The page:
Did you know that we have Italy to thank for La Festa di San Valentino (Saint Valentine’s Day)?
Saint Valentine, or San Valentino as he is known in Italian, was a Roman priest. Legend has it that he began marrying persecuted Christian couples in secret, and after being discovered by Emperor Claudius Gothicus and refusing to renounce his faith, was martyred on February 14th AD 269.
Just over 200 years later, La Festa di San Valentino was established by Pope Gelasius I in honour of the Christian martyr.
Valentino’s association with romantic love truly began in the 14th century, when the tradition of courtly love flourished, and by the 18th century, the day had become an occasion for couples to expression their love for each other with gifts, flowers and greeting cards known as valentines. That tradition carries on to this day, not only in Italy but across the world!
If you’re in the mood for romance this Valentine’s Day, why not channel your inner Valentino and give some of these romantic Italian phrases a try on your beloved? As always, if you can think of any others, do let us know in the comments below! ❤️
1. Ti amo.
English translation: I love you.
Let’s begin with the most important romantic phrase of them all: Ti amo! (I love you!)
This phrase should be reserved for married couples or those in a very serious and committed relationship. If you say ti amo to someone you’ve only been dating for a few months, you might scare them off, even if you do feel that strongly about them!
2. Ti voglio bene.
English translation: I love you. / I care for you.
Ti voglio bene also translates as I love you but unlike ti amo, it can be used with a wider range of people, including children, relatives, friends and someone you’ve only been seeing for a short time. A more appropriate translation is perhaps I care for you.
If you use this with your partner, you are highlighting your tender feelings for them, rather than your romantic or sexual feelings. The literal translation is I want you well.
3. Mi sono innamorato di te.
English translation: I’m in love with you. / I’ve fallen in love with you.
Unlike in English, there is a specific verb in Italian for to fall in love: innamorarsi. As you can see, it contains the verb for to love which is amare. Remember to use the form mi sono innamorato if you are a man, and mi sono innamorata if you are a woman!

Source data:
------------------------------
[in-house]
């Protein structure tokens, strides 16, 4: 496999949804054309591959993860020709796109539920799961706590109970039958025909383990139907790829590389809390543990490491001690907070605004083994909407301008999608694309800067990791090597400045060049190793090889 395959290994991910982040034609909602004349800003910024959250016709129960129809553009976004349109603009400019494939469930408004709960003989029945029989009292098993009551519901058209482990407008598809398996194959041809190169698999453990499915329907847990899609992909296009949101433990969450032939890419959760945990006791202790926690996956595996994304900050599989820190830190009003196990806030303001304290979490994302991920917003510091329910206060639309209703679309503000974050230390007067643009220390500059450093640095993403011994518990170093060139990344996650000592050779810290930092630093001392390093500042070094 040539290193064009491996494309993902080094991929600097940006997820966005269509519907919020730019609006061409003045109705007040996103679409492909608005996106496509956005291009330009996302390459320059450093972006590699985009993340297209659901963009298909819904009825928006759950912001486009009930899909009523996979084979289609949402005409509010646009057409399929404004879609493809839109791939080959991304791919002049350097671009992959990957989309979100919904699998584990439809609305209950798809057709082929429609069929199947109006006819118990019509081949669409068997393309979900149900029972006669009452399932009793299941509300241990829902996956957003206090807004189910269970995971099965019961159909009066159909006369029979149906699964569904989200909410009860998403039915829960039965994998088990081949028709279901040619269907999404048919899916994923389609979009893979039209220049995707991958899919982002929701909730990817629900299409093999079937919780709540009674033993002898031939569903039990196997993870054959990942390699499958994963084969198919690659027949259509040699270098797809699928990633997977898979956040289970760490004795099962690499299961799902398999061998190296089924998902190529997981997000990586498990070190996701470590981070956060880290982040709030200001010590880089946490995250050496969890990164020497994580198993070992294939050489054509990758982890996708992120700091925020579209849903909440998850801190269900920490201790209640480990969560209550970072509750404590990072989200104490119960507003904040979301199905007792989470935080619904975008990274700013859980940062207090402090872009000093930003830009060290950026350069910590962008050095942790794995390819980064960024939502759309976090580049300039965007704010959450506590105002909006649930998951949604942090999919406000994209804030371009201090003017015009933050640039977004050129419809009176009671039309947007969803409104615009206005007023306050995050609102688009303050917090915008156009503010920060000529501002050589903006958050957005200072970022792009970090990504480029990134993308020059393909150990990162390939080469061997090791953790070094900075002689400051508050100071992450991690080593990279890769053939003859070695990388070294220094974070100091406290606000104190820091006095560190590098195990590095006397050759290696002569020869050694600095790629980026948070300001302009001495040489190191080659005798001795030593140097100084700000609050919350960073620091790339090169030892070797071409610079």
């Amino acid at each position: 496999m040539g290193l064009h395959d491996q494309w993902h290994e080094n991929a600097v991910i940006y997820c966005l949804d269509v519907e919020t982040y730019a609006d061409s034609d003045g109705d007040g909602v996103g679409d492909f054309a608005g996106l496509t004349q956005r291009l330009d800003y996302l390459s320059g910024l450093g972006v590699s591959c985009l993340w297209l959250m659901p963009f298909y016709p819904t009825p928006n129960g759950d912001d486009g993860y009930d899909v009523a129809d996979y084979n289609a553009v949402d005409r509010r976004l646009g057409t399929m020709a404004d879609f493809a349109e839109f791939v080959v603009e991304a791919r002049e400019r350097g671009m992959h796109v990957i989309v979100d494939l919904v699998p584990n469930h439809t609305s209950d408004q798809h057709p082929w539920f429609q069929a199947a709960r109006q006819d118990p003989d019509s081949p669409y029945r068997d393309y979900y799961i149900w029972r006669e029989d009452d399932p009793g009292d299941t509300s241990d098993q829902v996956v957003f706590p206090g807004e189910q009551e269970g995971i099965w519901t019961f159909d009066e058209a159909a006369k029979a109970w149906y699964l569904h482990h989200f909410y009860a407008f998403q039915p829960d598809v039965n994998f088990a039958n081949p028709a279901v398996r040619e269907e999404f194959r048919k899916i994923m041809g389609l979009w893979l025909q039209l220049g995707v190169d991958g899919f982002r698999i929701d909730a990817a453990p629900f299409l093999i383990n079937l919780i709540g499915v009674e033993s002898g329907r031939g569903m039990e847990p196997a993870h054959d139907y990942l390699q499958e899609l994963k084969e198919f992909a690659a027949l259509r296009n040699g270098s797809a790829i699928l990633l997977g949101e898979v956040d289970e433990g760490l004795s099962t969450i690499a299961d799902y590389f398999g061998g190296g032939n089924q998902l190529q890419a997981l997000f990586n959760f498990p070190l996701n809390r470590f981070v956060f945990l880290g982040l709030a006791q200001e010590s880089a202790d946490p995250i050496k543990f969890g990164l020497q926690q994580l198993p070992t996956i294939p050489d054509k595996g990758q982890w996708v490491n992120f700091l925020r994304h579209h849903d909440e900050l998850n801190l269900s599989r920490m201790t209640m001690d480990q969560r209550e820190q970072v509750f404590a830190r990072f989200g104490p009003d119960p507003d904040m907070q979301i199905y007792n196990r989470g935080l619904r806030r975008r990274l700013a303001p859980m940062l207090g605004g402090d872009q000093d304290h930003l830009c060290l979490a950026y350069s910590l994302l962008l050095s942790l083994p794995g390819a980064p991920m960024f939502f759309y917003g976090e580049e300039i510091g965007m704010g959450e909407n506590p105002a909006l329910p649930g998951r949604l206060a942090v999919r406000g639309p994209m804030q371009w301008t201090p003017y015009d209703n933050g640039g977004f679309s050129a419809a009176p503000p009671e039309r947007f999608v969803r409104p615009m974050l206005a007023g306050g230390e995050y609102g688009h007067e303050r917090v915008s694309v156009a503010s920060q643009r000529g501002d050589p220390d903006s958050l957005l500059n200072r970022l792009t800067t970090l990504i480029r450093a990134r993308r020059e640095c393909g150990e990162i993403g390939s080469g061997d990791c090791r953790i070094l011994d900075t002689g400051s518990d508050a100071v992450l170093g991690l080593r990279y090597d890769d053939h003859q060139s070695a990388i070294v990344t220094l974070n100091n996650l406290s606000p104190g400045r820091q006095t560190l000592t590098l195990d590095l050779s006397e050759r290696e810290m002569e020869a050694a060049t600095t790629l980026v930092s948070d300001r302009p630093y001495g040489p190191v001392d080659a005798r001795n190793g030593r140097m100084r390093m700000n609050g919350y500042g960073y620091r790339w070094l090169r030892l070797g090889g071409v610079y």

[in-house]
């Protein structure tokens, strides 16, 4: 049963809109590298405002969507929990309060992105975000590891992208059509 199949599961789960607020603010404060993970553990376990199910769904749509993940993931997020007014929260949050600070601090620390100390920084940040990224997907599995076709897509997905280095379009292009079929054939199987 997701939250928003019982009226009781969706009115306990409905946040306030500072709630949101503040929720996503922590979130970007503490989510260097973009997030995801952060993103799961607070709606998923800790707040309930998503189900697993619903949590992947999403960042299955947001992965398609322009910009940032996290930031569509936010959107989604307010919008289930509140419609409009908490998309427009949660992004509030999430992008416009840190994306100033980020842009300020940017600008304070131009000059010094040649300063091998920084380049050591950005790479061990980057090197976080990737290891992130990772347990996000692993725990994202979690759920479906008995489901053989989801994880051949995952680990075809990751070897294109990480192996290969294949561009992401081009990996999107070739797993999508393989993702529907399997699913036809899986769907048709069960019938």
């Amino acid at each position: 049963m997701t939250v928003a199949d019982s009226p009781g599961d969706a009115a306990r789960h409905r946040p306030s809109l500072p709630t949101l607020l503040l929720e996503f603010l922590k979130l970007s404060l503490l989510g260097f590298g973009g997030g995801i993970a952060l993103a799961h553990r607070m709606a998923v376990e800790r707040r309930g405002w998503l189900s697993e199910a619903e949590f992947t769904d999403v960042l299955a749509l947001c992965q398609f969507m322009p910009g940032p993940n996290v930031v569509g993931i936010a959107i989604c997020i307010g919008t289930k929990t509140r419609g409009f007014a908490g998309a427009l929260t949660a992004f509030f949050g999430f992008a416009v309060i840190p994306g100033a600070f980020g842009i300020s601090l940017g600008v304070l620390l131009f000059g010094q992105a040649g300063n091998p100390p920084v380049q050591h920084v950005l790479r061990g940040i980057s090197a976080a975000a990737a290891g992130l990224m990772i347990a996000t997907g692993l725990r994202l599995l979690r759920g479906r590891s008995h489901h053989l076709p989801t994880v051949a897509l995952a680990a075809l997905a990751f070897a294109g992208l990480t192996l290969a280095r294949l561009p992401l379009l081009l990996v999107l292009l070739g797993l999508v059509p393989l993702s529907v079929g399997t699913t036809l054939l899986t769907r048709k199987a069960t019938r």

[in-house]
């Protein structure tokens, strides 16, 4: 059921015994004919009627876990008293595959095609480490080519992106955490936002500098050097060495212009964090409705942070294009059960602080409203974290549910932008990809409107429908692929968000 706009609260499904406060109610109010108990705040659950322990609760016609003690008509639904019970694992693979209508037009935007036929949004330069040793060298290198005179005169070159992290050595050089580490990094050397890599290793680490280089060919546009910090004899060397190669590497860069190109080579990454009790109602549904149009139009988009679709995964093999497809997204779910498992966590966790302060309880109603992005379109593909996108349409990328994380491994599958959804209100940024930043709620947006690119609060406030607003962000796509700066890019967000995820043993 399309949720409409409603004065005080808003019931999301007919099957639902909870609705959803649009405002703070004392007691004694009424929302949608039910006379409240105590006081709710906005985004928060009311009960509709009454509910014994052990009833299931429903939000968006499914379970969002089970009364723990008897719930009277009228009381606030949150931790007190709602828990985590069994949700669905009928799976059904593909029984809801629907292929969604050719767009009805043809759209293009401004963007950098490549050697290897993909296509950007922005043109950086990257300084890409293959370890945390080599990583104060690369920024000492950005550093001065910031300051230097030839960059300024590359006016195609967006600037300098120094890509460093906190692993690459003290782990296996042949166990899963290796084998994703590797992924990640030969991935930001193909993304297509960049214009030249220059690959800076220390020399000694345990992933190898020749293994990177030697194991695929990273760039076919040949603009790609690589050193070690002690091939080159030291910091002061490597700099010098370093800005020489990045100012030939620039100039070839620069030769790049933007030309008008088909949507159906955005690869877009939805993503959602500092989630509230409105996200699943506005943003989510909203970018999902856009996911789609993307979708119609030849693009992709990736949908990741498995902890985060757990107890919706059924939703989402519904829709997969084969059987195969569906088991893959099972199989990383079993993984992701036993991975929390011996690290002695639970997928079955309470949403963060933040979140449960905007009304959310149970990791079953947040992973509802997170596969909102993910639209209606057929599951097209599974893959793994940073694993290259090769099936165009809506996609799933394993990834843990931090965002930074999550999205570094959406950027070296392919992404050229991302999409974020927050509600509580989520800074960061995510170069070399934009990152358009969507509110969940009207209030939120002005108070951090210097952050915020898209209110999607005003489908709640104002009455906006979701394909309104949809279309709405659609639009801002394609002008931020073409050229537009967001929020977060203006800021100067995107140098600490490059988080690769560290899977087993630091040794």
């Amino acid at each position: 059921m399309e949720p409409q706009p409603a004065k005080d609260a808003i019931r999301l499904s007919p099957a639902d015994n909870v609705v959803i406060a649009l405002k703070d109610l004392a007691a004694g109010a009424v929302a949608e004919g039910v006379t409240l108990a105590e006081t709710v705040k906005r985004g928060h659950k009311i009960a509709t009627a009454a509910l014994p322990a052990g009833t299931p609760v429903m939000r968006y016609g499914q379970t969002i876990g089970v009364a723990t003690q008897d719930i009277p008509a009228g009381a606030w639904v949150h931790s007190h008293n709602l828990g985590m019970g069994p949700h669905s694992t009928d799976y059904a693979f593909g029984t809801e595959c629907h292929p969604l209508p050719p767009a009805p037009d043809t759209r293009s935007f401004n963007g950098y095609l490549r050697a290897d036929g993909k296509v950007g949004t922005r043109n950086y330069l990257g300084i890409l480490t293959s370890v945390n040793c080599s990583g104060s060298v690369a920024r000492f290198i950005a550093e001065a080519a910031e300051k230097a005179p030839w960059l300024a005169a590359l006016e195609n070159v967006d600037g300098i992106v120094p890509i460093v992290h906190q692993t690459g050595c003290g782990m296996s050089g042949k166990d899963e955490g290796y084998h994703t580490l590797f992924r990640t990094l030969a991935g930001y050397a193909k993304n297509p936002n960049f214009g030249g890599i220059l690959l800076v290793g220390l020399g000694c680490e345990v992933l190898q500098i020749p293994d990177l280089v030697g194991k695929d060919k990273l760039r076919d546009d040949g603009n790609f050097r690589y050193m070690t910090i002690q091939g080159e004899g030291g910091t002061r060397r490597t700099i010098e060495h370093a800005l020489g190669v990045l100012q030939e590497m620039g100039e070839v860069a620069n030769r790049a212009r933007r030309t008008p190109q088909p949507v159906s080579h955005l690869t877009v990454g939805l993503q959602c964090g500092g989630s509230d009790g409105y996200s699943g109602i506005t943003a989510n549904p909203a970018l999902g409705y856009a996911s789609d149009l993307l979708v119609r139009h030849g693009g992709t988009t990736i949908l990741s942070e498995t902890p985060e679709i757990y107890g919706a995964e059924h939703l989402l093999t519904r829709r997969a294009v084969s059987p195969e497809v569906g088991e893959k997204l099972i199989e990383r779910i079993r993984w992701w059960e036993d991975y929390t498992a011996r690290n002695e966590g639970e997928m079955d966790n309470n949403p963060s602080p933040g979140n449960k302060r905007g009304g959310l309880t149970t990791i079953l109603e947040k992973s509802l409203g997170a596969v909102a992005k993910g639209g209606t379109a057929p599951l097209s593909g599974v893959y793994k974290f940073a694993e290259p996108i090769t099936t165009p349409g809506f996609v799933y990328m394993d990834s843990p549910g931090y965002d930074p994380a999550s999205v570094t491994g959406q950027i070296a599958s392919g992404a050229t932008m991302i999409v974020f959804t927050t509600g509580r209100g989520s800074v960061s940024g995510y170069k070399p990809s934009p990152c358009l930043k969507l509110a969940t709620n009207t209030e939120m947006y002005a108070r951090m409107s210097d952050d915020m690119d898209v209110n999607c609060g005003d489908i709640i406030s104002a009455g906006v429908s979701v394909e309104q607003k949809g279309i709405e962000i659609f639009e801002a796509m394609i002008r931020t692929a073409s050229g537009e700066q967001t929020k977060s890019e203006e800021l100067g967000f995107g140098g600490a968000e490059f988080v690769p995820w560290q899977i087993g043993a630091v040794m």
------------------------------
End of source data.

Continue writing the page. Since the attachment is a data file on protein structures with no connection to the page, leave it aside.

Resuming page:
4. Sono pazzo di te.
English translation: I’m crazy about you.
Pazzo is the word for crazy in Italian. It becomes pazza if the speaker is a woman.
5. Mi sono perso nei tuoi occhi.
English translation: I’m lost in your eyes.
This phrase literally translates as I’ve lost myself in your eyes because the verb perdersi is reflexive. Once again, make sure to choose the right ending: for a man it is perso and for a woman it is persa.
6. Sei la cosa più bella che mi sia mai capitata.
English translation: You’re the best thing that’s ever happened to me.
In the case of this phrase, the feminine forms bella and capitata don’t become bello and capitato if you are talking about a man because the word they modify is the feminine noun cosa, not the person!
7. Resta con me per sempre.
English translation: Stay with me forever.
This one is pretty straightforward! Note that it is possible to replace the verb restare with stare (stai con me…) or rimanere (rimani con me...).
8. Voglio passare il resto della mia vita con te.
English translation: I want to spend the rest of my life with you.
The verb passare can be translated as to pass but it also means to spend when talking about time. (Spendere on the other hand is used when talking about money or energy.) An alternative, slightly loftier-sounding translation is trascorrere which also means to spend (time).
9. Non posso vivere senza di te.
English translation: I can’t live without you.
There isn’t much to say about this phrase except that it is a direct translation of the English!
10. Farei qualsiasi cosa per te.
English translation: I would do anything for you.
It is common to hear qualunque instead of qualsiasi. Both translate as whatever, whichever or any.
Do you have a romantic Italian phrase to add to this list? Let us know in the comments section below!